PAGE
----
ASIC Warns of Impending Economic Cliff When Government Removes Stimulus Measures

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The Australian Securities and Investments Commission (ASIC) has warned that the financial system could struggle to cope when the government winds back its COVID-19 economic stimulus measures. 

James Shipton, ASIC’s Chairman has said that Australia may not have enough administrators and liquidators to deal with a series of business collapses if the government removes its subsidy packages. The problem will be compounded by the removal of a holiday period on loans issued by Australia’s largest lenders. 

Mr Shipton warned of an economic “cliff” that businesses are approaching, stating that in late September – when the government has said its packages are slated to end – ASIC expects a number of residential and business borrowers will not survive. 

Banks have implemented a six-month ‘holiday’ period for large business and personal loans, with the financial regulator warning of a possible collapse when banks end their repayment holidays. 

ASIC says that in many cases, banks will have no choice but to foreclose on some business and residential loans if the borrower is unable to repay. ASIC is projecting the potential roll-on effects of this will have grave consequences for the Australian economy. 

ASIC has also been forecasting a number of economic models which anticipate how businesses will cope when the government removes its support, and they’re forced to make significant changes.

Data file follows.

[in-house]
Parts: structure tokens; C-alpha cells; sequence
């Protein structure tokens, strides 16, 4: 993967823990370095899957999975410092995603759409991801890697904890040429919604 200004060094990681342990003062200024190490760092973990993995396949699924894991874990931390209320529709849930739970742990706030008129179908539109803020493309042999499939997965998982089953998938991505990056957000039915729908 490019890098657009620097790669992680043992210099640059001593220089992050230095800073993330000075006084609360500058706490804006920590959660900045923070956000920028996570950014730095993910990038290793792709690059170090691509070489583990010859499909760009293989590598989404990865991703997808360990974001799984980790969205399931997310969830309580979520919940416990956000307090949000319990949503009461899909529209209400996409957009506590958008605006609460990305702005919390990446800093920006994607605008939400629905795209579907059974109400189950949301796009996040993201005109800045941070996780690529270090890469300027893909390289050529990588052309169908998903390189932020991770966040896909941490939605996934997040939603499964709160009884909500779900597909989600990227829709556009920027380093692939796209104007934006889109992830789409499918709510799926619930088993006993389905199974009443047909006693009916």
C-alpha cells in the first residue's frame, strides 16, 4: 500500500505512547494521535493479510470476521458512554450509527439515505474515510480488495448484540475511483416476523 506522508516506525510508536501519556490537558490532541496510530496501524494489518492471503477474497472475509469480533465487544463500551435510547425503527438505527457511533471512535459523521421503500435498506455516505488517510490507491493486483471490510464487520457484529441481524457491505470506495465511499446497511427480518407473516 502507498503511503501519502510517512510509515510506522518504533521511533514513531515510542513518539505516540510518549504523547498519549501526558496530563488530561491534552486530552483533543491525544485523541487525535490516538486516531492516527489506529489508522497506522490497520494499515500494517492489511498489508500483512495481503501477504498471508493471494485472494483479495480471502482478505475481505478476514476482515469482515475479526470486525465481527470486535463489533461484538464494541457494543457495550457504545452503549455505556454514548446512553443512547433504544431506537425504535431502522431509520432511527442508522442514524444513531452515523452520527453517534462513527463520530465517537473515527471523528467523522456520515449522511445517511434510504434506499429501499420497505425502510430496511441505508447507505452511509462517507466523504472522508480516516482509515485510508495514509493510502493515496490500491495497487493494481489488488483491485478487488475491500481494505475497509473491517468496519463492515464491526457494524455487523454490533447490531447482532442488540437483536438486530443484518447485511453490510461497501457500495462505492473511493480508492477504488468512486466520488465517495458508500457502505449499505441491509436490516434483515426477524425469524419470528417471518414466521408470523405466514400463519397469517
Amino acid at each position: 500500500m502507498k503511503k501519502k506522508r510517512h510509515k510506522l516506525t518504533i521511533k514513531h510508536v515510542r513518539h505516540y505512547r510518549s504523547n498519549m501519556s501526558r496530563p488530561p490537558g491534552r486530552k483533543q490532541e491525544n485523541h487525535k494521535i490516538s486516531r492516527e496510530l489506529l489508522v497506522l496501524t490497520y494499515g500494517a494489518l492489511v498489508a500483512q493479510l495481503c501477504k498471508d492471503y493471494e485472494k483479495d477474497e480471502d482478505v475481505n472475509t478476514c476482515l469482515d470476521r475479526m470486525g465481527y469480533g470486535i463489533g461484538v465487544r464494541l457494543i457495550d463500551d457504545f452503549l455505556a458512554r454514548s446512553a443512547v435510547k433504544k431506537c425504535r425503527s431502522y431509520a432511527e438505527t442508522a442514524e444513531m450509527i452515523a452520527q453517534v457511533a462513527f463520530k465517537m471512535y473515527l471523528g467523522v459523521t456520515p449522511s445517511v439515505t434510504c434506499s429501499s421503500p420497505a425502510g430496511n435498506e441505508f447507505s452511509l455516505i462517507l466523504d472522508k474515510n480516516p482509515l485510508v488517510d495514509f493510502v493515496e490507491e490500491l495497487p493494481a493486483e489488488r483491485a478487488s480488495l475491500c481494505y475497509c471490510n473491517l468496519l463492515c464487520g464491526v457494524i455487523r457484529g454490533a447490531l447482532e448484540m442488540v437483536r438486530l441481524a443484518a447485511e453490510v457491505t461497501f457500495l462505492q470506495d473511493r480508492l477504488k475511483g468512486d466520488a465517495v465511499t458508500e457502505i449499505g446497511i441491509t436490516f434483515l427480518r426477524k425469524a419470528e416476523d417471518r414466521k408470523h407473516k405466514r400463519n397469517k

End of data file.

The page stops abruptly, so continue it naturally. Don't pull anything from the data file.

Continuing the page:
“We are working with financial institutions right now to work through these issues to be prepared for any eventuality when the reality of September and October hits,” Mr Shipton told The ABC

“Many Australians are going to be caught on the wrong side of this,” he warned. “Economic recessions do have consequences. This is a sad and tragic reality. That’s the point to avoid so that the hardship and the consequences are minimised.” 

“What I am saying, is that the harsh reality needs to be recognised,” he said. 

“We will need to prepare to have liquidators and administrators in place to navigate some companies getting on the wrong side of the crisis,” Shipton said, adding that “that unfortunately is going to be inevitable.” 

ASIC says that one of these priorities is to protect consumers at a time of particularly “heightened vulnerability,” implementing protections for consumers against scams, illegitimate financial advice and misleading advertising campaigns. 

He said the move from banks to eat into their capital reserves, rather than pressure business owners for loan payments has also reduced the pressure on those with loans.  

Mr Shipton also confirmed that ASIC had modelled the risk of a global financial collapse like that of the 2008 GFC. 

“Look, there is always a risk,” he said. “What we’re doing nonetheless is taking these scenarios and playing them out, so that we can be prepared to determine the type of issues that came up in the financial crisis so we can learn our lessons and be prepared or that.” 

The ABC is reporting that “as part of pandemic measures, Treasurer Josh Frydenberg recently put a six-month freeze on legislation arising from the financial services Royal Commission after revelations of serious misconduct in the sector.” 

Mr Shipton denied that ASIC has had its hands tied behind its back in terms of enforcement actions against misconduct from banks and loaners, stating that “I wouldn’t say that it’s a foot off any pedal.” 

“We remain very committed to getting back on that important work,” he said, adding that “where there’s been faults and failings, we’ll act accordingly.” 

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